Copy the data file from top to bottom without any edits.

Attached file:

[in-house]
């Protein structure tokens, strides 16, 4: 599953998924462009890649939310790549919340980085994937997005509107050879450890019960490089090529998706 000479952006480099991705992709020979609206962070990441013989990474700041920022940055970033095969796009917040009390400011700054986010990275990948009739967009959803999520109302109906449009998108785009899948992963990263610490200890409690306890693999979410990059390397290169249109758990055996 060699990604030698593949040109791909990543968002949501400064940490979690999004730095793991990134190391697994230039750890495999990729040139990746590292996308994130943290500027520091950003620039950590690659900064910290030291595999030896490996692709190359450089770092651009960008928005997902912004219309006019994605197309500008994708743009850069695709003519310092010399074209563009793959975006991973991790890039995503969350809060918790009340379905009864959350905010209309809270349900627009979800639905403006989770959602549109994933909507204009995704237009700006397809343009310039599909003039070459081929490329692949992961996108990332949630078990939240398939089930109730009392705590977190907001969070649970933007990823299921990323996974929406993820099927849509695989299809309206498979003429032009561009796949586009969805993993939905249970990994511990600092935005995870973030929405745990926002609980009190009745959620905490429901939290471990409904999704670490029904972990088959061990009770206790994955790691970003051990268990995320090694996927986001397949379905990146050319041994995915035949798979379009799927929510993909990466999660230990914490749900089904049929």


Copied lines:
[in-house]
């Protein structure tokens, strides 16, 4: 599953998924462009890649939310790549919340980085994937997005509107050879450890019960490089090529998706 000479952006480099991705992709020979609206962070990441013989990474700041920022940055970033095969796009917040009390400011700054986010990275990948009739967009959803999520109302109906449009998108785009899948992963990263610490200890409690306890693999979410990059390397290169249109758990055996 060699990604030698593949040109791909990543968002949501400064940490979690999004730095793991990134190391697994230039750890495999990729040139990746590292996308994130943290500027520091950003620039950590690659900064910290030291595999030896490996692709190359450089770092651009960008928005997902912004219309006019994605197309500008994708743009850069695709003519310092010399074209563009793959975006991973991790890039995503969350809060918790009340379905009864959350905010209309809270349900627009979800639905403006989770959602549109994933909507204009995704237009700006397809343009310039599909003039070459081929490329692949992961996108990332949630078990939240398939089930109730009392705590977190907001969070649970933007990823299921990323996974929406993820099927849509695989299809309206498979003429032009561009796949586009969805993993939905249970990994511990600092935005995870973030929405745990926002609980009190009745959620905490429901939290471990409904999704670490029904972990088959061990009770206790994955790691970003051990268990995320090694996927986001397949379905990146050319041994995915035949798979379009799927929510993909990466999660230990914490749900089904049929």